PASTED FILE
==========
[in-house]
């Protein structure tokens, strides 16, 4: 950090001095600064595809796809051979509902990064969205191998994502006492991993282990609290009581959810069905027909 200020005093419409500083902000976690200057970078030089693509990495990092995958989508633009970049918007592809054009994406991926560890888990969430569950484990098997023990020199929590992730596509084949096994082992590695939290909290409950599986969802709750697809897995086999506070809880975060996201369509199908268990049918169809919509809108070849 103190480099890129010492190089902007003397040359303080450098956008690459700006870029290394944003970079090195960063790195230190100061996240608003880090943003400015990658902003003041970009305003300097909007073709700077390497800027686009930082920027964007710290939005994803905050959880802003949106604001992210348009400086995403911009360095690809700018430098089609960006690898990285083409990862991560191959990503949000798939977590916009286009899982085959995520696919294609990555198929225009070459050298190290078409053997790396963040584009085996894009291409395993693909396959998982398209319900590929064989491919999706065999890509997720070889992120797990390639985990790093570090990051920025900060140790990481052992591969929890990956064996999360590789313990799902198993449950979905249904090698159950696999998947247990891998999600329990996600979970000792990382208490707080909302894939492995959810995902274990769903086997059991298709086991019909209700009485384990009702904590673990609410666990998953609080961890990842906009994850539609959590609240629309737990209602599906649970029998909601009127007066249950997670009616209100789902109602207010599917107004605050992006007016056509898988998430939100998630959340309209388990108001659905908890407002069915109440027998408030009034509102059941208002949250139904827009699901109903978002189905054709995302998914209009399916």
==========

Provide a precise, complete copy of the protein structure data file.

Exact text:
[in-house]
């Protein structure tokens, strides 16, 4: 950090001095600064595809796809051979509902990064969205191998994502006492991993282990609290009581959810069905027909 200020005093419409500083902000976690200057970078030089693509990495990092995958989508633009970049918007592809054009994406991926560890888990969430569950484990098997023990020199929590992730596509084949096994082992590695939290909290409950599986969802709750697809897995086999506070809880975060996201369509199908268990049918169809919509809108070849 103190480099890129010492190089902007003397040359303080450098956008690459700006870029290394944003970079090195960063790195230190100061996240608003880090943003400015990658902003003041970009305003300097909007073709700077390497800027686009930082920027964007710290939005994803905050959880802003949106604001992210348009400086995403911009360095690809700018430098089609960006690898990285083409990862991560191959990503949000798939977590916009286009899982085959995520696919294609990555198929225009070459050298190290078409053997790396963040584009085996894009291409395993693909396959998982398209319900590929064989491919999706065999890509997720070889992120797990390639985990790093570090990051920025900060140790990481052992591969929890990956064996999360590789313990799902198993449950979905249904090698159950696999998947247990891998999600329990996600979970000792990382208490707080909302894939492995959810995902274990769903086997059991298709086991019909209700009485384990009702904590673990609410666990998953609080961890990842906009994850539609959590609240629309737990209602599906649970029998909601009127007066249950997670009616209100789902109602207010599917107004605050992006007016056509898988998430939100998630959340309209388990108001659905908890407002069915109440027998408030009034509102059941208002949250139904827009699901109903978002189905054709995302998914209009399916």